Courtesy Flickr user Kevin H.
Courtesy Flickr user Kevin H.

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Courtesy Flickr user Kevin H.

Over at TBD, Maura Judkis shares some thoughts on FotoWeek and its discontents. Judkis interviews FotoWeek contributors past and present to convey how the festival has gone off the rails—seemingly, according to plan.

Her story examines all angles of the problem of FotoWeek—or, if you prefer, the problem that FotoWeek solves. Just by naming the past contributors who declined to get involved with FotoWeek this year, Judkis indirectly illustrates the breadth of the festival.

For every event type there is a complaint. The projections, for instance: Photographer Max Cook says it’s too cold to stand outside and look at them. Then there are the venues: George Hemphill has a gallery where he can show any works he wants. Why put so much effort into hosting a special event of limited duration? Or the FotoWeek awards: The Washington Post’s Blake Gopnik says everyone has seen all these pro photos before. That’s certainly true for art critics and photographers, though maybe less so for a FotoWeek walk-in.

There’s the crux of the problem, the distilled essence of what makes FotoWeek suck: It’s too hard to be a FotoWeek walk-in.

There are not enough days in a FotoWeek to take much of it in. Especially given that FotoWeek events take place in all four quadrants (and beyond)—a gesture toward inclusiveness that works against the brand. Do international photographers and curators come to D.C. for FotoWeek? Maybe so—but can they see it all when they get here? And what about the rest of us?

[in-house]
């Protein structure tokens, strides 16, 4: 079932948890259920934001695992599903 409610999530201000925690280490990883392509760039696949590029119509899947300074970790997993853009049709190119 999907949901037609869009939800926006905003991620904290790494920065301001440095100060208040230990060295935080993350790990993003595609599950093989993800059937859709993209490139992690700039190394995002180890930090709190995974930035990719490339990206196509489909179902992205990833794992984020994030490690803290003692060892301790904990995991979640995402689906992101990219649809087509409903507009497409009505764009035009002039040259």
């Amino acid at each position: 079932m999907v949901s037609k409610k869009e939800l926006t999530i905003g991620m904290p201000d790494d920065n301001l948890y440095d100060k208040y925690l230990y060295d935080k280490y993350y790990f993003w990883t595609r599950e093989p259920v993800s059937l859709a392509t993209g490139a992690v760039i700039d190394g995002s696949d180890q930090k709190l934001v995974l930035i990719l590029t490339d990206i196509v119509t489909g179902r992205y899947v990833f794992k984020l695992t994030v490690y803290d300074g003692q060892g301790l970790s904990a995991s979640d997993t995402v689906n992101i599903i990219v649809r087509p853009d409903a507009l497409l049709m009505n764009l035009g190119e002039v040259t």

Other fairs fare better through different strategies. The D.C. Record Fair assembles dozens of vendors with a world of vinyl wealth under one roof, bringing out buyers from all over who might not make the trip for a Record Fair distributed through Smash, Red Onion, Crooked Beat, and so on. Alternatively, the Capital Fringe Festival is a mad-house, but it’s a mad-house that lasts for nearly a month at a go. And although DCist Exposed catered exclusively to DMV shutterbugs, it did so exceptionally well.

A distributed, grassroots FotoWeek presentation—a FotoWeek show at Hemphill, a FotoWeek show at Honfleur, and so on—has its appeal. It seems to reflect founder Theo Adamstein’s business plan, anyway. But it doesn’t ultimately reflect how photography is organized in D.C. Here, there are two big tents for photography—the Corcoran and National Geographic—and any photo festival worth its salt needs their blessing. (Which FotoWeek has.)

Beyond the big two, photography shows take place at tons of smaller venues sprinkled throughout the city. Why not put a lot of them under a big third tent? A place like Artisphere or the Arlington Arts Center would do the trick—something with delicious public funding. It would be easier, and by easier I mean doable, to track many events taking place at three (and just three) big venues. And while George, Max, and Blake may have their respective complaints about individual aspects of FotoWeek, each of them might find something to like in a more centralized presentation of photography exhibitions.

How’s that for unsolicited advice? What FotoWeek needs is to become a full-on three-ring circus.

Courtesy Flickr user Kevin H.